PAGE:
Student loan debt disproportionately affect students of color and women.
On August 24th, President Biden announced new student loan debt relief. The relief is up to $10,000 for individuals earning less than $125,000 per year and for households earning less than $250,000 a year. Those that received Pell grants for low-income students can have $20,000 worth of debt canceled. The White House estimates that 43 million federal student loan borrowers are eligible for forgiveness. This announcement comes after months of deliberations.
According to a White House Fact Sheet, the total cost of both four-year public and four-year private college has nearly tripled since 1980. The average undergraduate student with loans now graduates with nearly $25,000 in debt.
Further, debt unfairly affects different groups. The student debt burden disproportionately falls on Black students. Twenty years after first enrolling in school, the typical Black borrower who started college in the 1995-96 school year still owed 95% of their original student debt. Further, four years after graduating, nearly half of Black graduates owe more on their loans than their initial balance, compared with just seventeen per cent of White graduates.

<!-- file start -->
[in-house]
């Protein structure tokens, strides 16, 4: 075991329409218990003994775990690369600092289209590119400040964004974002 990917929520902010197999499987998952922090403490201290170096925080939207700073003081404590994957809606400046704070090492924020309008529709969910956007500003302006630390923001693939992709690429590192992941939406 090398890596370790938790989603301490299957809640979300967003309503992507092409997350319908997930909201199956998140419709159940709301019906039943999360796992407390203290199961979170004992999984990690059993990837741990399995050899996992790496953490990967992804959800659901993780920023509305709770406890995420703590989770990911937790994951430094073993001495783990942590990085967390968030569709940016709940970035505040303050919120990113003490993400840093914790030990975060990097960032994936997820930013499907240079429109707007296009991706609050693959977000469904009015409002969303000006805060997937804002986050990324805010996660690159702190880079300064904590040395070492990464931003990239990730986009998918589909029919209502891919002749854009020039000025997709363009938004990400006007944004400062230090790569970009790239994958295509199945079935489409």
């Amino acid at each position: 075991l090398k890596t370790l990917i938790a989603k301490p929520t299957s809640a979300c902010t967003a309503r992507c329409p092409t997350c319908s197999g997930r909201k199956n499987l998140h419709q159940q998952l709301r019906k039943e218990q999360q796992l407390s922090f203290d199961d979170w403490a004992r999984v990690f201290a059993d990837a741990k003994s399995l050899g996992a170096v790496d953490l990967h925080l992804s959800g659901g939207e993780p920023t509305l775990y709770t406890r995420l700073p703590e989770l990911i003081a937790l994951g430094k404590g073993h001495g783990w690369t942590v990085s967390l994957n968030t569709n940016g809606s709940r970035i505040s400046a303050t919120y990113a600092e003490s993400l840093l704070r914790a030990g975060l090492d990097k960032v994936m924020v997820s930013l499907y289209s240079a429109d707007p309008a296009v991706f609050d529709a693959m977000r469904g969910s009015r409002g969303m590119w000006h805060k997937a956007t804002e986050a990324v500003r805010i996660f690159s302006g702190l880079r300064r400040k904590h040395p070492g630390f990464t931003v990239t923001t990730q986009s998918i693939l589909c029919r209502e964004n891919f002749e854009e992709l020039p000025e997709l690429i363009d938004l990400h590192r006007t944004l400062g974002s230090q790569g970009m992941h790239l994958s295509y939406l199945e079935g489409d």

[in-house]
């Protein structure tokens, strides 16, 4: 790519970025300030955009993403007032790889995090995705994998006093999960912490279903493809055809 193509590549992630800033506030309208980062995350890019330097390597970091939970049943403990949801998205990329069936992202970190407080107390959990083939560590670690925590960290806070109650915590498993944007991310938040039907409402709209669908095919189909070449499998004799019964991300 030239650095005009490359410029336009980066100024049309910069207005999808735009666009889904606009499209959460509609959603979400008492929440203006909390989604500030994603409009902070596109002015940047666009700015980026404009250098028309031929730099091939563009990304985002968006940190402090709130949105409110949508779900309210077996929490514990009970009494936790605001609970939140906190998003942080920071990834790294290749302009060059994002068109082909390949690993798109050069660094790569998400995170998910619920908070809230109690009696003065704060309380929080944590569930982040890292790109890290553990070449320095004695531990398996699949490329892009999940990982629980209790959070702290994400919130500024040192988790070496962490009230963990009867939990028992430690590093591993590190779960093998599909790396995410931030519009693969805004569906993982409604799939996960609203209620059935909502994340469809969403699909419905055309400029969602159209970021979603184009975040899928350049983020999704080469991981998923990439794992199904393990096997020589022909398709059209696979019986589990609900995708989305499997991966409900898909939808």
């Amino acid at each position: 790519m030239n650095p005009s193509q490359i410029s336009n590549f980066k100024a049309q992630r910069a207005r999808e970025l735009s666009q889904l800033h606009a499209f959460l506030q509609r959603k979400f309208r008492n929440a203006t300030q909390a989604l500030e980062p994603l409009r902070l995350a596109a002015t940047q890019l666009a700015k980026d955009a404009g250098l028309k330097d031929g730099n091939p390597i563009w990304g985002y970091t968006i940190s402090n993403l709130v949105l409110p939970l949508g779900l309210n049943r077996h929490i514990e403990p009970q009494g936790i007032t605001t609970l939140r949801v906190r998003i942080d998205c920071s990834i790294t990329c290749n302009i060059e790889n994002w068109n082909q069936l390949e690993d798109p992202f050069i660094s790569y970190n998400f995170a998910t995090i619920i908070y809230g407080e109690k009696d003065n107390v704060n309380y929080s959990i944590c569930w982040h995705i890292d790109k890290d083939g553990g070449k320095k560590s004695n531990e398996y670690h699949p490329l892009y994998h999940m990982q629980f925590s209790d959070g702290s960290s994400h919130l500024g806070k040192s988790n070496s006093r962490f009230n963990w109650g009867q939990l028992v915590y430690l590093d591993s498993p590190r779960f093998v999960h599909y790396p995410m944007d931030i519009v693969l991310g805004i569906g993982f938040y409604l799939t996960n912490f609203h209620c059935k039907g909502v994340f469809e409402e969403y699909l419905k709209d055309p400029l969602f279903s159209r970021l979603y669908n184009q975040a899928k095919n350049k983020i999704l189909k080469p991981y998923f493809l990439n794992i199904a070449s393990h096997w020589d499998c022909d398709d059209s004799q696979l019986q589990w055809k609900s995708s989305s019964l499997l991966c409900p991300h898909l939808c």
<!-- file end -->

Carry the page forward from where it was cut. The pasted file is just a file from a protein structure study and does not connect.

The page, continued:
The student debt burden also affects men and women differently. Women hold about ⅔ of student loan debt, while female graduates are paid around 74% of what male graduates make. According to the American Association of University Women, women require more education to earn a wage equal to less-educated men. Even with equal loan debts, the wage gap makes it more difficult for women to pay off their loans.
Nearly 8 million borrowers may be eligible to receive relief automatically because relevant income data is already available to the U.S. Department of Education. For those that do not have relevant information available, an application will be available before the pause on federal student loan repayments ends on December 31st.